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Correspondence between the Reverend J. Edward Nash, Sr., Pastor, Michigan Street Baptist Church, Buffalo, NY and African-American soldiers during World War II.

There is little else that compares to the personal magnitude of a letter. In a letter, one will impart to another the very personal, the very emotional, or the very frightening. Without having to bear the awkwardness of face to face communication, one can speak the uncomfortable truth. A soldier will write many letters: a letter to a mother, a friend, a sweetheart, or a confidant. Letters home from soldiers convey the isolation they feel so far from home or reveal fears they would not dare to divulge to other soldiers. A soldier's letters home also serve as a testament to the circumstances of the war in which they serve.

During the Second World War, African-American soldiers found that the circumstances of the war in which they fought often times stood in contrast to the world from whence they had come. The reality often conflicted with the ideals they had sworn to fight for, and if needs be, die for. Segregated units in the armed services, Jim Crow segregation at home, unequal access to jobs and education, and a general marginalization as second-class citizens constituted only a small portion of the situation faced by young African-American soldiers as they enlisted or were drafted into the military on the eve of U.S. involvement in World War II. This reality marked the perception of African-American soldiers as they prepared to fight a war against the Axis powers, and for the liberation of the Jewish people of Europe who had suffered at the hands of Nazi racism. What an irony this must have seemed for a young African-American soldier, who could see in the genocide of the Jews the lynchings of the South.

For the young African-American soldiers from the Michigan Street Baptist Church of Buffalo, New York, this irony would have been felt. Nonetheless, as true patriots committed to the ideals of democracy and the liberation of all subjugated peoples, they marched off to war. The Michigan Street Baptist Church had been the anchor of their community prior to entrance in the service, and would continue to be so during their service. Approximately 40 young black soldiers from the Michigan Street Baptist Church were involved in the deployments of World War II. (2) Their correspondence with their Pastor, Reverend J. Edward Nash, would serve as a testament to truth of the circumstances of the war in which they served, their personal experiences, and the endeavors of their spiritual community at home to tend their needs.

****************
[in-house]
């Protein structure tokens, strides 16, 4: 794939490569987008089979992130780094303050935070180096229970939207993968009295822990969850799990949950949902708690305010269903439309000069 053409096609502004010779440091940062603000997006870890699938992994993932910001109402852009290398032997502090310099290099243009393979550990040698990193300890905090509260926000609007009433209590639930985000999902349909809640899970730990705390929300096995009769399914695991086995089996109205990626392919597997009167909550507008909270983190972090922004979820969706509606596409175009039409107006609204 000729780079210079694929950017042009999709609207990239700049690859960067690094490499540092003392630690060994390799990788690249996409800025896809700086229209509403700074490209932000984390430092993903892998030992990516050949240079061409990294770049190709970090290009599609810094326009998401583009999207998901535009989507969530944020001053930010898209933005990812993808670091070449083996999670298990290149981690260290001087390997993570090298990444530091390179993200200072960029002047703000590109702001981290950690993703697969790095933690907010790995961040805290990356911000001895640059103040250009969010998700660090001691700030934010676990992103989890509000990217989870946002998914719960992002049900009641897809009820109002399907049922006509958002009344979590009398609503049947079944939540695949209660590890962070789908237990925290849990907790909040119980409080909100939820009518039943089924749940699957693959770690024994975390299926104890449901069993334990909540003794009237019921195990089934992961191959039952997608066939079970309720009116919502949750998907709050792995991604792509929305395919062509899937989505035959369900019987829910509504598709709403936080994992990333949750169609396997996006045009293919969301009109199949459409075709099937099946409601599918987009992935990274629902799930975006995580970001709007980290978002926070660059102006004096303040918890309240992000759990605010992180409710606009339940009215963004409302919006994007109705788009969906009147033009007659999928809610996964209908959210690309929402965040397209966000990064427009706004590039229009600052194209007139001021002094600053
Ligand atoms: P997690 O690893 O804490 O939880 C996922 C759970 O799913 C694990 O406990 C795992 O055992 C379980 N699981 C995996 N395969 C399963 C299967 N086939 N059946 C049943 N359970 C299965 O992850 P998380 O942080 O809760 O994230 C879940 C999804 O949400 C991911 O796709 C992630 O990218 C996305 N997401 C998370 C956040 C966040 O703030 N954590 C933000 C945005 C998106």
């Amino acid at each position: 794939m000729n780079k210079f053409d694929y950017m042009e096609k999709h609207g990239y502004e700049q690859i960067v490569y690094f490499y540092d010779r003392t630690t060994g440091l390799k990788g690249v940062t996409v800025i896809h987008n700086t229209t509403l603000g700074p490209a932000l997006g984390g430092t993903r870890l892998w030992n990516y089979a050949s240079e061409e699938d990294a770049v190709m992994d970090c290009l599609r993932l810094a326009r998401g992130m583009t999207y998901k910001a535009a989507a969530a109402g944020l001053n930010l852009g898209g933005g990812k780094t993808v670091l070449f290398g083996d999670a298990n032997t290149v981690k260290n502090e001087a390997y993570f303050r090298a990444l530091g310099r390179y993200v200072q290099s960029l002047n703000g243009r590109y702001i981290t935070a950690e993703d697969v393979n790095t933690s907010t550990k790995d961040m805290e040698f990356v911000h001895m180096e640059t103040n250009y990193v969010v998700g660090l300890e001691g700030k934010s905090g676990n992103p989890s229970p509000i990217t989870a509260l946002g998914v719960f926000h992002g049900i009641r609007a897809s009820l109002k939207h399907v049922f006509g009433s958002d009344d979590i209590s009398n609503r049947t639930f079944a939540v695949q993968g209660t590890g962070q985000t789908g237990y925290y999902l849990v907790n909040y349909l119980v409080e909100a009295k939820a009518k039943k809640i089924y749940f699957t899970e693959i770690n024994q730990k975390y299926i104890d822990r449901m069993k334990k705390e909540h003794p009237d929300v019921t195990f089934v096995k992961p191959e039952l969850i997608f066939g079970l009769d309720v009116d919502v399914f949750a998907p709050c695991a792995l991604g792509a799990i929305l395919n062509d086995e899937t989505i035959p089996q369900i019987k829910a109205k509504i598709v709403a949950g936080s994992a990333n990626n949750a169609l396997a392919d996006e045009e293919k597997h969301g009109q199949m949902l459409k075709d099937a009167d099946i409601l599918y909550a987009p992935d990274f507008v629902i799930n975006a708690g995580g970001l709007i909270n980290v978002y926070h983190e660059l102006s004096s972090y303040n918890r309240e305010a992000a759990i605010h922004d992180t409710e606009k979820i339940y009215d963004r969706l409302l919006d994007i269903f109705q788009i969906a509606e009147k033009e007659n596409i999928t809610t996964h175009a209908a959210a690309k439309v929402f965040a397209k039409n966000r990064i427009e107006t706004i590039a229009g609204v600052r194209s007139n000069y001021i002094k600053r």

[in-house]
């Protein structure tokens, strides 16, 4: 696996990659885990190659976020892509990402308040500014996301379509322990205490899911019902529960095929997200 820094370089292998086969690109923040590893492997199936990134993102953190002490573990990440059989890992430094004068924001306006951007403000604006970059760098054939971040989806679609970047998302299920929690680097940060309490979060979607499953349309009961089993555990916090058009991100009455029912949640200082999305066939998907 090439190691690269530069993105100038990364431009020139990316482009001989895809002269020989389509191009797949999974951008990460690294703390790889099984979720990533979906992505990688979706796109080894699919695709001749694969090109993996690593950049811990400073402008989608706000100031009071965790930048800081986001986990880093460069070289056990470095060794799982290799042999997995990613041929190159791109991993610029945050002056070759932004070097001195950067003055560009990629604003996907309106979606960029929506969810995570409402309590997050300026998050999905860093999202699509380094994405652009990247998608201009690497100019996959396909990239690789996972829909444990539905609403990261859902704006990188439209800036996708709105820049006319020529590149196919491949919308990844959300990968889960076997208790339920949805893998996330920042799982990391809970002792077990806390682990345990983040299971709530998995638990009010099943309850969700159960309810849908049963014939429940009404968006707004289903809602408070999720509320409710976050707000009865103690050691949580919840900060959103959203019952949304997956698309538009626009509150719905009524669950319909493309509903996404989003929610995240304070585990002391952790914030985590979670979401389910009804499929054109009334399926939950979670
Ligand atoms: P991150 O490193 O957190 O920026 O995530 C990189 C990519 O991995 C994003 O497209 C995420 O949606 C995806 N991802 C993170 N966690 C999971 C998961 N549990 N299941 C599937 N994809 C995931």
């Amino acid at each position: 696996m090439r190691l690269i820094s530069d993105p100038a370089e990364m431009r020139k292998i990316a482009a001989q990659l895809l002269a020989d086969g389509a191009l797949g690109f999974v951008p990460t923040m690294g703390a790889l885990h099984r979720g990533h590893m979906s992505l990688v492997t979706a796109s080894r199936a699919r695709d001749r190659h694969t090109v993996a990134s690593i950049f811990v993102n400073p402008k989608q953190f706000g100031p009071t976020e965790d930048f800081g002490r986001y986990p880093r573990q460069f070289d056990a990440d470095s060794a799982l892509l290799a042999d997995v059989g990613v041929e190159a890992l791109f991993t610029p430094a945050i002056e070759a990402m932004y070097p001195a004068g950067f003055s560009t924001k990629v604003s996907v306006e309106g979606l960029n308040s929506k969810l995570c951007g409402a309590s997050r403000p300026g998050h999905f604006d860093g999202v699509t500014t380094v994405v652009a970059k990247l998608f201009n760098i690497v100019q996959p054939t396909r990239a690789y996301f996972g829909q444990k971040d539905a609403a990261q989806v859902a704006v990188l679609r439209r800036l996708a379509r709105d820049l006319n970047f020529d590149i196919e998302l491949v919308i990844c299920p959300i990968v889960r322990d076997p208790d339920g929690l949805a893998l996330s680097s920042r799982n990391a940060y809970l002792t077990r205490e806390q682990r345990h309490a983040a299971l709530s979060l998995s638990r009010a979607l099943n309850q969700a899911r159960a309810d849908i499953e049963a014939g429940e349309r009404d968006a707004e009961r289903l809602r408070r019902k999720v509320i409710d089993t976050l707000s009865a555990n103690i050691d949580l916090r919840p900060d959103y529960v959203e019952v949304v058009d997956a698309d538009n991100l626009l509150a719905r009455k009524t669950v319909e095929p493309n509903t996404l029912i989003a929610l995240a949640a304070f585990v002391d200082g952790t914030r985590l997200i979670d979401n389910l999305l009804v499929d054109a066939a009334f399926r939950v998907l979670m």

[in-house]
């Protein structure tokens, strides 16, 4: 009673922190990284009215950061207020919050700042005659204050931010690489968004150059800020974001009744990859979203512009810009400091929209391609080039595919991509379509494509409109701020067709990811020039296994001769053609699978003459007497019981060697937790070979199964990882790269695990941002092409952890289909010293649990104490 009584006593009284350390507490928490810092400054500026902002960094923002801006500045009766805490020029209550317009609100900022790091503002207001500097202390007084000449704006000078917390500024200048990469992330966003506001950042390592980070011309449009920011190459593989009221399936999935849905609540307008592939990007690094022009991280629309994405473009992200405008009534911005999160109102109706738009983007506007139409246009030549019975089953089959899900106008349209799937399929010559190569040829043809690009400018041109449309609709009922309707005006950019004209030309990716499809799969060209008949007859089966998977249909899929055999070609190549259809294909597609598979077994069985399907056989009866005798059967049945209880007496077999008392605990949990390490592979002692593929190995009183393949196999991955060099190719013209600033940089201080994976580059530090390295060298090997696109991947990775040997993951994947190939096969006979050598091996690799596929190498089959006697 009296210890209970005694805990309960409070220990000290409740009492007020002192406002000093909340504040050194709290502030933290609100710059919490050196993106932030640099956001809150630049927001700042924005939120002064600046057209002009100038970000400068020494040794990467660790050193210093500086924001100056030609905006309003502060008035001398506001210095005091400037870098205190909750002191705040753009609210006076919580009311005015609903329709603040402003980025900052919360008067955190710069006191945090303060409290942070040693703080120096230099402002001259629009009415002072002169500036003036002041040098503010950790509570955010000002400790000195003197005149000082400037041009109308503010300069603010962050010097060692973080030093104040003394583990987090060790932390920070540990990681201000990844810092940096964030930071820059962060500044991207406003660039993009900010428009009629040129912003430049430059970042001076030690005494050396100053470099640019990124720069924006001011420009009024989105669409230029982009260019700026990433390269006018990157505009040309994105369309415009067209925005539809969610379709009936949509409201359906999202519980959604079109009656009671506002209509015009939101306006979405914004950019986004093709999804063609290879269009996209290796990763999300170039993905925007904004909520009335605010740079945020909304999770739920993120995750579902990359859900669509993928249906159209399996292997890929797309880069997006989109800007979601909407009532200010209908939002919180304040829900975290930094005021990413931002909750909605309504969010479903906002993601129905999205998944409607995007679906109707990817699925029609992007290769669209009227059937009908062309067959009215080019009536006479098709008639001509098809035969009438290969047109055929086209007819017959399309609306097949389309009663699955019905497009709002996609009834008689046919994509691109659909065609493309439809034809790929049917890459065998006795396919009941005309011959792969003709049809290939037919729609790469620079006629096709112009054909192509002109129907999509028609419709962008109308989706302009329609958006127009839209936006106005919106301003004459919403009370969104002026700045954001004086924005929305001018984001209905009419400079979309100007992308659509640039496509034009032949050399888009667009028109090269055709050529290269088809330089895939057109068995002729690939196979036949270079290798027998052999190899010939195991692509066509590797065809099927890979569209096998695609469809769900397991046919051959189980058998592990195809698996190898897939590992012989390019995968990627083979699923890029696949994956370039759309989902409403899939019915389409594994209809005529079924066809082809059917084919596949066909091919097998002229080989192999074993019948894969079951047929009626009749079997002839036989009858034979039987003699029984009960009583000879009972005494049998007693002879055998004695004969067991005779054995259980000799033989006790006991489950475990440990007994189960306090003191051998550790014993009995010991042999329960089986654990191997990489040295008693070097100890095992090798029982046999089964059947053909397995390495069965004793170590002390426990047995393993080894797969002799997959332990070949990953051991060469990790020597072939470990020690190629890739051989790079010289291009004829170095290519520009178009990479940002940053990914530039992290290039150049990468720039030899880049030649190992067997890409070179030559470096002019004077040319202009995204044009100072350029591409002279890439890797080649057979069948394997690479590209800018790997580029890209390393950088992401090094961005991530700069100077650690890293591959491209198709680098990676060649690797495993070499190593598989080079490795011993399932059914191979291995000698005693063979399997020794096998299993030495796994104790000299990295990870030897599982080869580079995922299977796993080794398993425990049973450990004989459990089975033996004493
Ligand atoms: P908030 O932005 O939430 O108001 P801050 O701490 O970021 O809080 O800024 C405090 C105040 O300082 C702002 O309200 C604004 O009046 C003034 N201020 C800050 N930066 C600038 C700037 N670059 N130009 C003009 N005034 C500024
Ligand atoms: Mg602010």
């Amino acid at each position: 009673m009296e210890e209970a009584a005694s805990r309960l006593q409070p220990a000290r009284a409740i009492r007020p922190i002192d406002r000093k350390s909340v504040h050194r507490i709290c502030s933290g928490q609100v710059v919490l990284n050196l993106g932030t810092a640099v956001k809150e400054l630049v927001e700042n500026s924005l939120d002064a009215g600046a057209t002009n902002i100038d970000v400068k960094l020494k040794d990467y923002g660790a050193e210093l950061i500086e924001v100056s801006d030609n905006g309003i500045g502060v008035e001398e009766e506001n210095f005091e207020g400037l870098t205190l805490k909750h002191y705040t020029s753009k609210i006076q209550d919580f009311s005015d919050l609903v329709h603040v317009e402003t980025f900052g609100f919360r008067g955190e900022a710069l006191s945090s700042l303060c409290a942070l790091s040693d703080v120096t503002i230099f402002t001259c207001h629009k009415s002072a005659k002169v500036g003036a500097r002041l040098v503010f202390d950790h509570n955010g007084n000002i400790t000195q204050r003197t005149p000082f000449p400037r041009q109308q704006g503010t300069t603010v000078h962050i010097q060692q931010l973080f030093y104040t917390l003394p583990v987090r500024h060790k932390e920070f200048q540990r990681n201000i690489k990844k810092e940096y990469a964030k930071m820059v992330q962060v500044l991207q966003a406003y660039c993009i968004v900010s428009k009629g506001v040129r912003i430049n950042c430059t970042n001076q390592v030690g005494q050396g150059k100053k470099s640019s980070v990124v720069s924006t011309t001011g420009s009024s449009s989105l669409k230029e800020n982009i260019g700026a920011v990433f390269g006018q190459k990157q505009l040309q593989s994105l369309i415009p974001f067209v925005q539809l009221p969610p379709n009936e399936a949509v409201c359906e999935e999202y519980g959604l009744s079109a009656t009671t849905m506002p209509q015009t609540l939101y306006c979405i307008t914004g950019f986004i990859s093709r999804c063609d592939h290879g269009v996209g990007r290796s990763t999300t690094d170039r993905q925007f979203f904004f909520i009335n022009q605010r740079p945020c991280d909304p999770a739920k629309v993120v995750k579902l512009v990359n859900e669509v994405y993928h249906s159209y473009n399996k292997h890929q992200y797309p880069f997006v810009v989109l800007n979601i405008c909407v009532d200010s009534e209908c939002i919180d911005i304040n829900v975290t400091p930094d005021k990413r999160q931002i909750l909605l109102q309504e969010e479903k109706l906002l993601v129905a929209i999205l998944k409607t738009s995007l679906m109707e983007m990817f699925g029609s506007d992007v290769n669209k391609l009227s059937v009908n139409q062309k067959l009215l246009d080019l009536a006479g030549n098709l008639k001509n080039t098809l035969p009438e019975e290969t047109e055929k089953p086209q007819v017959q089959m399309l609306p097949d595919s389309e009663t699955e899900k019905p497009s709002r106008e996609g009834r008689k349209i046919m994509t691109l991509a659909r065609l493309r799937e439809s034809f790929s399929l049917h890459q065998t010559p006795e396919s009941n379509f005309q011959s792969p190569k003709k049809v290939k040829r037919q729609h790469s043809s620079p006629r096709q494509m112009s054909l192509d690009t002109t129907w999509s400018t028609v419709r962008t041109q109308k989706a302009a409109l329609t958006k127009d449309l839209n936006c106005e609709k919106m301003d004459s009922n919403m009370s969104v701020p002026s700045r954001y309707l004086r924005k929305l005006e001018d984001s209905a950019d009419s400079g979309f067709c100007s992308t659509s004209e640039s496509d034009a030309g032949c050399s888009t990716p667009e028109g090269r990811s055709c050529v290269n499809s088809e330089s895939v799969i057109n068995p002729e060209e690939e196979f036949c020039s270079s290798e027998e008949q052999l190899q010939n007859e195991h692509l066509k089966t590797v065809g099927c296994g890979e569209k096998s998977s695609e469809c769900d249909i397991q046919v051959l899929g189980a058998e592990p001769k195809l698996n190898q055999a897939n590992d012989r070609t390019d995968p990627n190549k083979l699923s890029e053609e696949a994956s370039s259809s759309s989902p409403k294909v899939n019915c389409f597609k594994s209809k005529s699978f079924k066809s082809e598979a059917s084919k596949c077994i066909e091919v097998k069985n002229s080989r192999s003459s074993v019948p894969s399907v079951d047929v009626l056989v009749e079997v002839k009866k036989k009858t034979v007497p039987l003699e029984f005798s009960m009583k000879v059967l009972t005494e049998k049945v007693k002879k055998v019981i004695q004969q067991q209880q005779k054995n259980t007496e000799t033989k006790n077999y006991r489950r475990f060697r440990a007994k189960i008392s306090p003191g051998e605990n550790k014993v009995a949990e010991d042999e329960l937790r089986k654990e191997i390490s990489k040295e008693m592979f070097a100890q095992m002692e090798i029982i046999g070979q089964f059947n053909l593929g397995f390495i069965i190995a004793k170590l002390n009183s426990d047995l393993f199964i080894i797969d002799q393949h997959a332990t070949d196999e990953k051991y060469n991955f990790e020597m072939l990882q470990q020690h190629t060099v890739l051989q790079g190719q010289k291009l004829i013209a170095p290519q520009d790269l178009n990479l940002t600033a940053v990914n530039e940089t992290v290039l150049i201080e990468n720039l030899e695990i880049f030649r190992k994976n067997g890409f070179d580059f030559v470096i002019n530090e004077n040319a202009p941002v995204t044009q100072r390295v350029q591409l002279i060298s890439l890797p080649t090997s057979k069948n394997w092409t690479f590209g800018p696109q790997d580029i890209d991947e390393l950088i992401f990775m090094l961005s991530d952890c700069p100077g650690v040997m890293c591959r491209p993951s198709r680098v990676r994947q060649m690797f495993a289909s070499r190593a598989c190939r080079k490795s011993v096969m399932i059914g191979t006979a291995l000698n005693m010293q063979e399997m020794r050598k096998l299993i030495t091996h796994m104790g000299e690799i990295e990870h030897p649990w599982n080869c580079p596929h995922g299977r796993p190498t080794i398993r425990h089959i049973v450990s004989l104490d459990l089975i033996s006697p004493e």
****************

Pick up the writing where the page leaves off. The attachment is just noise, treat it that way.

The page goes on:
The Michigan Street Baptist Church of Buffalo, New York has a long and distinctive history within the local African-American community and the City of Buffalo at large. (3) The church was originally formed some time between 1832 and 1837, comprised of the Black congregants of the Washington Street Church--the first Baptist church in Buffalo. (4) The Michigan Street Baptist Church came to inhabit its building at 511 Michigan St. in 1846, after a campaign of fundraising within the community. (5) In 1974, having been witness to, and participant in, nearly a century and a half of struggle for racial equality, the church was placed on the National Register of Historic Places.

The church's role in the struggle for racial equality is as old as the organization of the church itself. As was the case of other black churches being organized at this time throughout New York State and the United States, the Michigan Street Baptist Church rose to the challenge of confronting the scourge of slavery. In 1842, before the congregation possessed the ability to worship in a building of their own, the church adopted a resolution opposing the institution of slavery. (6) Buffalo's close proximity to Canada provided a stream of fugitive slaves seeking safety across the border, and the church availed itself as a "stop" on the Underground Railroad. (7) In the twentieth century, the Michigan Street Baptist Church was involved in campaigns for decent housing, civil rights, and equal employment opportunities for African-Americans. (8)

The Reverend J. Edward Nash became pastor of the Michigan Street Baptist Church in 1892 and served as Pastor until his retirement in 1953. Reverend Nash was born in antebellum Virginia in 1868, the son of a free father and enslaved mother. In 1886 Nash attended the Wayland Seminary and College as a student in the Academic and Theological program. (9) A few short years after his graduation from the program be emigrated to Buffalo to begin his position as Pastor. (10) His wife Frances, and son Jesse, were integral members of the community as well.

As Pastor of the Michigan Street Baptist Church for over 60 years, Rev. Nash's leadership in the African-American community of Buffalo was one of great legacy. Rev. Nash was involved in the founding of the Buffalo chapters of the NAACP and the Urban League, was treasurer of the Western New York Baptist Association, and was the secretary of the Ministers Alliance of Buffalo. (11) In 1910 Nash was host to Booker T. Washington on his visit to Buffalo to meet with leaders of the African-American community. He was a close friend and former college classmate of Adam Clayton Powell, Sr., Pastor of the Abyssinian Baptist Church of Harlem. The two were frequent correspondents. On the occasion of Powell's engagements in Buffalo, he was a house guest at the Nash residence at 36 Potter St., just behind the church. (12) In honor of Reverend Nash, Potter St. was renamed Nash street in 1953. (13) Within the Michigan Street Baptist Church, Reverend Nash stood as a pillar of the African-American community, a leader, a spiritual guide, and a comrade.